Ignazio Vitale is not a good man.
I suspect it, the first time I see him, sense the air of danger that surrounds the man. He has a way of commanding attention, of taking control, of knowing what I’m thinking before I even do.
It’s alarming and alluring. It’s dark and deadly. It’s everything I’ve ever wanted but the last thing I truly need. Obsession.
It doesn’t take him long to draw me into his web, charming me into his bed and trapping me in his life, a life I know nothing about until it’s too late. He has secrets, secrets I can’t fathom, secrets that make it so I can’t walk away, no matter how much I beg him to let me go. I see it sometimes in his eyes, a darkness that’s both terrifying and thrilling. He’s a monster, wrapped up in a pretty package, and what I find when I unmask him changes everything.
I want to hate him.
Sometimes, I do.
But it doesn’t stop me from loving him, too.
I pulled an all-nighter and finished this one in one sitting. It’s funny because I began Sempre (also by the same author) a few weeks ago and did not finish it. Maybe because the hero and heroine (in Sempre) were Young Adults and I prefer adult novels to YA. I’m glad though, that I didn’t realize Monster in his Eyes was from the same author; who knows, I might have decided not to read it and that would’ve been a shame.
The story – and Naz, of course – is what really pulled me in. I thought the story was about a young girl trying to make a life for herself in a big city, away from her overly protective mother. She meets a man, a handsome, older, enigmatic man and naturally she is attracted towards him. It is very, very easy to relate to someone like that or may be it’s just me because I have a mother who is exactly like that. Her life already has a touch of tragedy/melodrama what with an absentee father and a paranoid mother. She has been a prisoner in her own home for all her life and now she has a chance to live. Naz is attentive, very perceptive and irresistible. He pays attention to her, showers her with gifts and is genuinely interested in her. You begin to think he is a gem – a weirdly kinky gem – with murky past and a hidden agenda, totally unconnected to you. Right? Right???!!
Wrong. I did not see that twist coming. I should have; in hindsight, I can see all those clues the writer so cleverly placed throughout the book. But I missed them because I was so blinded by what was in the writer’s left hand, I forgot all about the right one. She’s got a mean right hook, J. M. Darhower.
And I love it when a book catches me unawares like this.
I thought the chemistry between Karissa and Naz was electrifying but I found myself skipping through most of the sex parts. All those animal sounds and wild abandonment were very off-putting to me. And that is before the whole choking-her-to-near-death-in-the-middle-of-an-orgasm came into the picture. Give me handcuffs, a blindfold, a bit of spanking, multiple orgasms and I’m good to go. Weird sex is not a turn off for me; it’s simply not a turn on.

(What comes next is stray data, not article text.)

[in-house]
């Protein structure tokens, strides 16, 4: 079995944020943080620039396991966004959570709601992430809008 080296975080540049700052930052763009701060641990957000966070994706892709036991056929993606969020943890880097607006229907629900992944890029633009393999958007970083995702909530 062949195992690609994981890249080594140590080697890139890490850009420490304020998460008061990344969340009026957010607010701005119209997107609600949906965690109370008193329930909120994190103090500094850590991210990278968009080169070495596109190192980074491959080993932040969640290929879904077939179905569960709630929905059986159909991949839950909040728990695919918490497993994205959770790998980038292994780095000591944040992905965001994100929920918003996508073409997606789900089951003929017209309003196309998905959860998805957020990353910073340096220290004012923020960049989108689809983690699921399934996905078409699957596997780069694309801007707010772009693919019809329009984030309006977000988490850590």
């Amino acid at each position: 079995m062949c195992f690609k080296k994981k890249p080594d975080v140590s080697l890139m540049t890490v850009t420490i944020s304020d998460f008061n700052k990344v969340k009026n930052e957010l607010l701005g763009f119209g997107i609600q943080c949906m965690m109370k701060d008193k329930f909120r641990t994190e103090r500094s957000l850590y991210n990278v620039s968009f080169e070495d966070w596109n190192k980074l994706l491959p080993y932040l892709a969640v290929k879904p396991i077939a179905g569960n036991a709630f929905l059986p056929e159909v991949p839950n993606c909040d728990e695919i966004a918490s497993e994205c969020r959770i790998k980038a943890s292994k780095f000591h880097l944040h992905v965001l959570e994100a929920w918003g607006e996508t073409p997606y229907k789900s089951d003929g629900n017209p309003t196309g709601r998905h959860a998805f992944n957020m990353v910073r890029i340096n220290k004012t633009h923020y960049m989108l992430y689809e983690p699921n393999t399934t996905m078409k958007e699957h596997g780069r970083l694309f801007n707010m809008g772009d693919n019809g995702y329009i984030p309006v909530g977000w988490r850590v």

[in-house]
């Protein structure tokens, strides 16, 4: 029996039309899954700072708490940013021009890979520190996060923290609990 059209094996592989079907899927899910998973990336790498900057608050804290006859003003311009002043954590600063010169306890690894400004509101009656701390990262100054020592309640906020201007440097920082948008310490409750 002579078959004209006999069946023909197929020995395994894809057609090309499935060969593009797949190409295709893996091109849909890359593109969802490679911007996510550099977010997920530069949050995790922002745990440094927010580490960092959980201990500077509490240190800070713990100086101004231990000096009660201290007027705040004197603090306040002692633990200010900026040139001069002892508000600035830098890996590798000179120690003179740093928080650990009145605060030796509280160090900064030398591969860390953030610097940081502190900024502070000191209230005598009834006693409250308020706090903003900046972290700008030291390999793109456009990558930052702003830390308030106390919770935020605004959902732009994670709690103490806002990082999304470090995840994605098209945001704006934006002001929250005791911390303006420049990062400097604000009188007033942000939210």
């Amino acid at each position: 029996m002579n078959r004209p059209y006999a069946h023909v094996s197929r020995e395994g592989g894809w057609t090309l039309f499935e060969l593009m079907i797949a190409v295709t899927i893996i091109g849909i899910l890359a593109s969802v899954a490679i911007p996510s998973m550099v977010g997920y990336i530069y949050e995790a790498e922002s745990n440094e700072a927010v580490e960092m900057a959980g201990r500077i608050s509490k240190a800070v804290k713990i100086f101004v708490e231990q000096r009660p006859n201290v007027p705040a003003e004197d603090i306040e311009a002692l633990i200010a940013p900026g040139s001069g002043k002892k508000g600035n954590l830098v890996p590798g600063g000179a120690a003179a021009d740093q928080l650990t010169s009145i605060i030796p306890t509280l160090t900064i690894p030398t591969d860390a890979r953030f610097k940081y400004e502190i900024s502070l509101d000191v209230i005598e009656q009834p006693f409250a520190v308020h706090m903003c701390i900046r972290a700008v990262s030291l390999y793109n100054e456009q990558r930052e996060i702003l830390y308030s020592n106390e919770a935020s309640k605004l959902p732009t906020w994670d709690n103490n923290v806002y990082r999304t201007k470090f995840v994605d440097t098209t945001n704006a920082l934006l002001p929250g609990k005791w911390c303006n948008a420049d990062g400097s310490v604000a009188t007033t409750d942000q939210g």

Naz was definitely an alpha male but he never came across as an asshole to me. He was unyielding and confident but never arrogant. Karissa was quite young and it showed. She was indecisive, ready to go with the flow (not that that is really a teenager thing) and nervous most of the time. When facing an overwhelming man like Naz (and having had the upbringing we know she has had), it’s unfair to expect her to behave differently. But she isn’t pretentious or annoying, just unsure. Understandable.
Now to the bits I didn’t like:
I like it if the characters actually talk to each other about stuff -deep stuff – before they have sex or even say “I love you” to each other. I find it less and less in romance novels written in recent times. There’s a lot more emphasis on the physical attraction. Before Karissa says “I love you” all that’s happened is they have sex all the time, he buys her tons of new expensive clothes and takes her out to expensive restaurants (I assume). All this is great and everything but what do you really know about this guy? You don’t know a thing about his past or his present. If I were Karissa, I’d start getting worried about Naz’s “freelancing” a lot sooner.
Sadly, there is only one reference to a condom in the entire book – while referring to a ramen flavor packet. They never once talk about safe sex and considering that one of the participants is an eighteen year old girl (in way over her head), this rubbed me off wrong.
As a kid, I either loved a book or hated it; there was no in-between category. Now, I find myself having mixed feelings all the time. There are bits that I love and there a bits that I abhor and I still have to give the book a single rating. I was bothered by some things but they did not dull the impact of the suspense or the great writing style of Ms. Darhower.